US tax cut boosts incomes but spending remains flat

Horse-cart waits for customers in New York after heavy snow
Image caption Heavy snow across the eastern seaboard may have had a hand in dampening January spending

The package of tax cuts agreed by the Obama administration and Republican-controlled Congress helped boost US household incomes by 1% in January.

The surprisingly fast increase is the biggest in nearly two years.

However, taxpayers seemingly chose to save most of the extra money, with personal spending during the month up only 0.2%, below market expectations of a 0.4% rise.

Cold weather may have had a hand, having hurt retail sales that month.

Adjusted for inflation, personal spending - which accounts for about 70% of demand in the US economy - actually fell by 0.1%, according to data from the US Commerce Department.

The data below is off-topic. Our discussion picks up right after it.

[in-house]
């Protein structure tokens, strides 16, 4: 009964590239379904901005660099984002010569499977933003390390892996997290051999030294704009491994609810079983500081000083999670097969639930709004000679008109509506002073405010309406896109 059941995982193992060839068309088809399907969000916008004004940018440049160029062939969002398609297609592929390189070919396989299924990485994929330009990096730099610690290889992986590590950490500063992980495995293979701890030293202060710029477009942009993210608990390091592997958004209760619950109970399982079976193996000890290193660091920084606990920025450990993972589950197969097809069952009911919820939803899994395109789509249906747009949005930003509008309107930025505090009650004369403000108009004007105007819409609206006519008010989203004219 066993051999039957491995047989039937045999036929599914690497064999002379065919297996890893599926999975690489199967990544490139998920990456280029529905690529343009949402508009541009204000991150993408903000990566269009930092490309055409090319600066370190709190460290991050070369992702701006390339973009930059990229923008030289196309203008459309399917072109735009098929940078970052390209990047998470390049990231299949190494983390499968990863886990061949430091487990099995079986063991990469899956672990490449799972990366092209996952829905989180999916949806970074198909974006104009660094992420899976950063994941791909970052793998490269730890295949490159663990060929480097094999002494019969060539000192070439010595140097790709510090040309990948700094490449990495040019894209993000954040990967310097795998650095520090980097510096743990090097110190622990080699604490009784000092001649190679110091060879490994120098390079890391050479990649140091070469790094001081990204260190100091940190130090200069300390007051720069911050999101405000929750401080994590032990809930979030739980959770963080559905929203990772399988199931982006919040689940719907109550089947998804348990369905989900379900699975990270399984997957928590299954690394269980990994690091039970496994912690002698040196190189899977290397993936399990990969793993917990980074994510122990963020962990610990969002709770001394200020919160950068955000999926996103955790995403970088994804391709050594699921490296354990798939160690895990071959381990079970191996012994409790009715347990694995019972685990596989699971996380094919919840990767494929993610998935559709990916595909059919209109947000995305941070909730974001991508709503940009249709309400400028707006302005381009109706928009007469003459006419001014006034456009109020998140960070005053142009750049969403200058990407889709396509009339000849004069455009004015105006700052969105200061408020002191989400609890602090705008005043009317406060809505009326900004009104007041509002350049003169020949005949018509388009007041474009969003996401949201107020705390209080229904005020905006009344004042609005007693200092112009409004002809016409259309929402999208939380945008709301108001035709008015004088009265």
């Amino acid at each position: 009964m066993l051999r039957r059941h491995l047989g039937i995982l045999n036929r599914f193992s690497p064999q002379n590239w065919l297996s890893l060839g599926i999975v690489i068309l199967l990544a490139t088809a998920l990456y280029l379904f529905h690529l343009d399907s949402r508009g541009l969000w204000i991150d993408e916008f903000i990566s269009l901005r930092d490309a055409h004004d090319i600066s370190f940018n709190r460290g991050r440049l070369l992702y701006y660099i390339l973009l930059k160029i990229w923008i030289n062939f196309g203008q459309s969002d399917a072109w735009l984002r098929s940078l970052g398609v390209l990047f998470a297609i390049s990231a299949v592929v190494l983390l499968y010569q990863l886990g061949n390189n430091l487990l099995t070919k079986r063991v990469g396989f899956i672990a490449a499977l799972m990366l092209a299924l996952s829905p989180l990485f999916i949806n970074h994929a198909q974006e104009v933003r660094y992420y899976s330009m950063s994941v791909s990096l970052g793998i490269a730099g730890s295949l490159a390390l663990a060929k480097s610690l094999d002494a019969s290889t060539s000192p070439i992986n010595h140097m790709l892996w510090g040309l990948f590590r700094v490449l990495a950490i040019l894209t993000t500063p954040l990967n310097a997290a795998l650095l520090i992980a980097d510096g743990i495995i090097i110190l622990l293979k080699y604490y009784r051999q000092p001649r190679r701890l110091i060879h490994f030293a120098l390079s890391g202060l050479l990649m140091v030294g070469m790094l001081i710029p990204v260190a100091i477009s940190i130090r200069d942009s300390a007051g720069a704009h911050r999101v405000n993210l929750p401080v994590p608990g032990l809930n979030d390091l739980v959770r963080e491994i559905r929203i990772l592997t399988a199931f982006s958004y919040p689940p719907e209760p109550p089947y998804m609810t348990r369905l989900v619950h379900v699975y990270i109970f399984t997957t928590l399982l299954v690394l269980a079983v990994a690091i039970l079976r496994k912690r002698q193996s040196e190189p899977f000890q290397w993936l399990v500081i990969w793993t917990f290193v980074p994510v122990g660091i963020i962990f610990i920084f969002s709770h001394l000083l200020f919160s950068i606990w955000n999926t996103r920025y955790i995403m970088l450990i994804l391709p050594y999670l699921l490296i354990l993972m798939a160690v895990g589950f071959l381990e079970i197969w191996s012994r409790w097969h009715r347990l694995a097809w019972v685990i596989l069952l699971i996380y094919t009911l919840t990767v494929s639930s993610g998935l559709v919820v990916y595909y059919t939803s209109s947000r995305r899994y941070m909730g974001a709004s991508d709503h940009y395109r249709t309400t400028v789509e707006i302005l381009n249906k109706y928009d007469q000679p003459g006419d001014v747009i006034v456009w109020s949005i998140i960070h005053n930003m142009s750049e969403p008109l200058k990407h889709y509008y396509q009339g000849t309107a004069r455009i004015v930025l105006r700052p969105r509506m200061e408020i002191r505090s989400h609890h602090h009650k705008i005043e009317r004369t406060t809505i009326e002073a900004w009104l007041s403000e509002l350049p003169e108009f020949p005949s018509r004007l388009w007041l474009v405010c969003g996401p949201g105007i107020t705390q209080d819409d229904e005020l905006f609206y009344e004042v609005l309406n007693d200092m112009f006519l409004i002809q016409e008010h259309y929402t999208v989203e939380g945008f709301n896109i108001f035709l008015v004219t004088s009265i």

Meanwhile the 1% growth in incomes beat market expectations of only 0.4%.

Last year's stimulus package cut social security contributions by 2% starting in January, and analysts suggest this is the likely main contributor to the leap in income growth.

However, the month also coincided with the expiry of the "Making Work Pay" tax credit, which might have been expected to reduce incomes.

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